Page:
Mychelle Mollot

Tom Froggatt

Ross Rowan-Legg

Sarah Grand

Tim Saunders

Russell Jones

Dr. Emily Segal

Vanessa Kanu

Julie Taggart

GEOGRAPHIC REGION OF FOCUS Eastern Ontario, Western Quebec and Nunavut

How You Can Help GIVE


Over the coming decade, we will change Ottawa’s healthcare landscape for the next century as we build a new hospital for our community. Our goal is, and will remain, providing exceptional care to every patient who walks through our doors. To do so, we must continue to fund research, equipment, and care — not all of which is covered by the province. With community support, we can continue to buy new, cutting-edge equipment to treat our patients, enable our researchers to lead world-first clinical trials, and develop better therapies and cures for diseases — from the most common to the rarest, and from the least severe to the most debilitating.

Monthly donations provide us with predictable funding when we’re faced with the unpredictable. It is a critical source of revenue that our hospital team relies on. Visit to make your donation.


A gift in your will can be the most powerful and meaningful gift of all. We can help you through the process and ensure your gift makes the greatest impact for future generations.

With our user-friendly online tool, you can create your fundraiser in a matter of minutes! From birthday celebrations to T-shirt sales to golf tournaments, galas, and workplace giving — event creation has never been easier. Our online tool gives you the flexibility to customize your event with just a few clicks. Visit To get set up today!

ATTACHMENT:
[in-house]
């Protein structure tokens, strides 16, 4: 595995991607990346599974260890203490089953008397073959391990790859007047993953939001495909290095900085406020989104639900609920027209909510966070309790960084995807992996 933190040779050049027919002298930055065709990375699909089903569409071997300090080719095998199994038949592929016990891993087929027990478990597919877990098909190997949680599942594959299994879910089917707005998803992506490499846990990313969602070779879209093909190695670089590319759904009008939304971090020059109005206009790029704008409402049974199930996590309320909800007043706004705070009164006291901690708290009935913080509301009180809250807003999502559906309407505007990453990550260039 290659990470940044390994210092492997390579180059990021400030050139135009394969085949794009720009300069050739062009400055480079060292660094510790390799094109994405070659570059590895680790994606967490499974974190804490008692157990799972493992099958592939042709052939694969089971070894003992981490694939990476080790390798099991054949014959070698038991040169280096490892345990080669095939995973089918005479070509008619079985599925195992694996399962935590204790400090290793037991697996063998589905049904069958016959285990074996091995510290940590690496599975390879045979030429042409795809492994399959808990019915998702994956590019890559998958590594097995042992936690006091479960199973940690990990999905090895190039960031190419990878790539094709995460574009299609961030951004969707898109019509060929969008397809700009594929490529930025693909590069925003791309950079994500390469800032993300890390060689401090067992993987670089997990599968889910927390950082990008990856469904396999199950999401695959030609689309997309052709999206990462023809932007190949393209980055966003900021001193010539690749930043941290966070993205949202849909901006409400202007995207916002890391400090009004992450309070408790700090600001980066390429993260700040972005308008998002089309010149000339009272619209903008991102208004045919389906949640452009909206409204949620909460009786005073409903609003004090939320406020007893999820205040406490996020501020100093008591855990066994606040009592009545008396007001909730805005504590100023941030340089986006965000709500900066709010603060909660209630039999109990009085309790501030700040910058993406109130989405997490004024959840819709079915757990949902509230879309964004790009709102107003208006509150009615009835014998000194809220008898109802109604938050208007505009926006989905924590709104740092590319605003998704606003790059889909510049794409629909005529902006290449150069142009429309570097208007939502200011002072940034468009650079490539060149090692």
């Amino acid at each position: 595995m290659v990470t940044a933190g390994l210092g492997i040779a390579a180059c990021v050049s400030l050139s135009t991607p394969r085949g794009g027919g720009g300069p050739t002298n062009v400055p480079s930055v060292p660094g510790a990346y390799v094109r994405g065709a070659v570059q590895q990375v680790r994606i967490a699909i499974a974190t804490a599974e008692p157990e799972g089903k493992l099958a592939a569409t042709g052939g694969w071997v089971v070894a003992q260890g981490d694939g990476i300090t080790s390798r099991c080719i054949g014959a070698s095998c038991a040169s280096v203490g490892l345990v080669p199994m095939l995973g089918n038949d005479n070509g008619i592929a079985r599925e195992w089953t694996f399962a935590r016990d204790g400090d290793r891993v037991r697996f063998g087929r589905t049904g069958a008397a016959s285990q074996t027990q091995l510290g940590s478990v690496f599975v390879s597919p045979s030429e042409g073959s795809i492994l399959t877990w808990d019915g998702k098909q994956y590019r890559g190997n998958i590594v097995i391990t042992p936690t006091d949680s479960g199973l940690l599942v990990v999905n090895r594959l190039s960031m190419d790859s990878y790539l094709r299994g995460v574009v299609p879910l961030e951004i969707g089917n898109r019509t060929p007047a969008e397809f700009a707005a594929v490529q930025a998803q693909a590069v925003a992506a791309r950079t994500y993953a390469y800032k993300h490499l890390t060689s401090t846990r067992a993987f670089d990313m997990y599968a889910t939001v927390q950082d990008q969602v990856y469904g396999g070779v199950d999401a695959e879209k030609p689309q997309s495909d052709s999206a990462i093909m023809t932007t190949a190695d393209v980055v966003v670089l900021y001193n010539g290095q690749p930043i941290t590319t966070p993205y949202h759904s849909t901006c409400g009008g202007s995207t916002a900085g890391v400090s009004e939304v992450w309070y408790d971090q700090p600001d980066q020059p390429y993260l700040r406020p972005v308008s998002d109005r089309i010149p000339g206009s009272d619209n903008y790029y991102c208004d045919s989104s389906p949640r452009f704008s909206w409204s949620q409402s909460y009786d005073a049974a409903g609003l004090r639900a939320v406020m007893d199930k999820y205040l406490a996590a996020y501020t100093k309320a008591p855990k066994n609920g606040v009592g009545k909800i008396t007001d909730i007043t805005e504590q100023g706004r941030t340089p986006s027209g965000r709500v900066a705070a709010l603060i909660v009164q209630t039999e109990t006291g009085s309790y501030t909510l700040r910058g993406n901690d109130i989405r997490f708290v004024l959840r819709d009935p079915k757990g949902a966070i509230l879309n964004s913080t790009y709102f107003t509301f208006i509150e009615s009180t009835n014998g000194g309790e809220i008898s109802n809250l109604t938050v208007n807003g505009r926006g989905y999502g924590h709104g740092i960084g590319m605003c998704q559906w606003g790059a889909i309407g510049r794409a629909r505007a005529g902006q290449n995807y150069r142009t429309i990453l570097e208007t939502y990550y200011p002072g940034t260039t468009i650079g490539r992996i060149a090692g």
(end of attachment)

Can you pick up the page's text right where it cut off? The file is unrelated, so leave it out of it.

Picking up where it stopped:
HONOUR A HOSPITAL STAFF MEMBER From nurses to security, doctors to cafeteria workers — our staff are there to stand by us during some of the most challenging times of our lives. A Gratitude Award is a great way to show your support, while helping fund patient care and research. Visit gratitude to say “thank you” today!


Email us at: or call 613-761-4295

Ottawa Business Journal GIVING GUIDE 2021



GIVING GUIDE 2021 Ottawa Business Journal


What we do The Society of Saint Vincent de Paul (SSVP) has been active in Ottawa since 1864. Its role is to serve and aid persons in need in all possible ways making no distinctions of creed, ethnic or social background, health, gender, or political opinions. In Ottawa there are 17 geographical points of contact, known as conferences representing 23

308- 207 Bank Street Ottawa ON K2P2N2

TOP FUNDING SOURCES Year founded: 1880 Total revenue for last fiscal year: $1,546,454 Facebook: /saintvincentthriftstore/

Bryan De Pape President Ottawa Central Council

Bernie Hartlin Treasurer, Ottawa Central Council

BOARD MEMBERS Solange Fortin Vice-president Gary Knight: Secretary Bernie Hartlin : Treasurer Pierre Hubert : Past-president Dan Therrien: President, St. Vincent de Paul Stores (Ottawa) Inc. Claire Heal Director


Catholic parishes. The Ottawa area conferences assisted 3,288 persons in need during 2020 through home visits. Most of the people assisted are living below the poverty line and struggling with their essential needs. They are the poorest of the poor in Ottawa. Twinning, the international approach of SSVP, aims to partner and financially support poor conferences in developing countries; Ottawa has been successful in helping SSVP conferences in Haiti and Nicaragua.


How you can help GIVE


• Donations are critical for providing help to persons in need. You can make a financial donation by clicking on the following donation portal: • As part of the circular economy with the community, to donate clothes, furniture or household items, visit any of our three thrift stores or drop your donations in one of our many bins located throughout the city.